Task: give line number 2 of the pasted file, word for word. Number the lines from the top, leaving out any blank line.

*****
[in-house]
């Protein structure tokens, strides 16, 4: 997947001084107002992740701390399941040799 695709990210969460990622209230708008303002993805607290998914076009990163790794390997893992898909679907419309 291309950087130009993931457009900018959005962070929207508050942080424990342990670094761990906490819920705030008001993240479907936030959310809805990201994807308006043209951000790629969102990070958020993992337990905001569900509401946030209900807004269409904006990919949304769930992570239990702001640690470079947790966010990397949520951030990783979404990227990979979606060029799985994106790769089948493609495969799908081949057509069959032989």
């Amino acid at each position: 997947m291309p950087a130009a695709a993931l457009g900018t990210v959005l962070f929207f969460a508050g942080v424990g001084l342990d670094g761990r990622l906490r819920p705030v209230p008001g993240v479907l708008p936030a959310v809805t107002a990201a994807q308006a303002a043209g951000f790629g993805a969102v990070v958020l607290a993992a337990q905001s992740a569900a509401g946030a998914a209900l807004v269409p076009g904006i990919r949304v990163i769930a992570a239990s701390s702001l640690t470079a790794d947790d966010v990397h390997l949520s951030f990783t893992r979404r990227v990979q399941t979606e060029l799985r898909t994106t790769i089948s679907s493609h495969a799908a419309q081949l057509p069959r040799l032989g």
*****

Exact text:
């Protein structure tokens, strides 16, 4: 997947001084107002992740701390399941040799 695709990210969460990622209230708008303002993805607290998914076009990163790794390997893992898909679907419309 291309950087130009993931457009900018959005962070929207508050942080424990342990670094761990906490819920705030008001993240479907936030959310809805990201994807308006043209951000790629969102990070958020993992337990905001569900509401946030209900807004269409904006990919949304769930992570239990702001640690470079947790966010990397949520951030990783979404990227990979979606060029799985994106790769089948493609495969799908081949057509069959032989």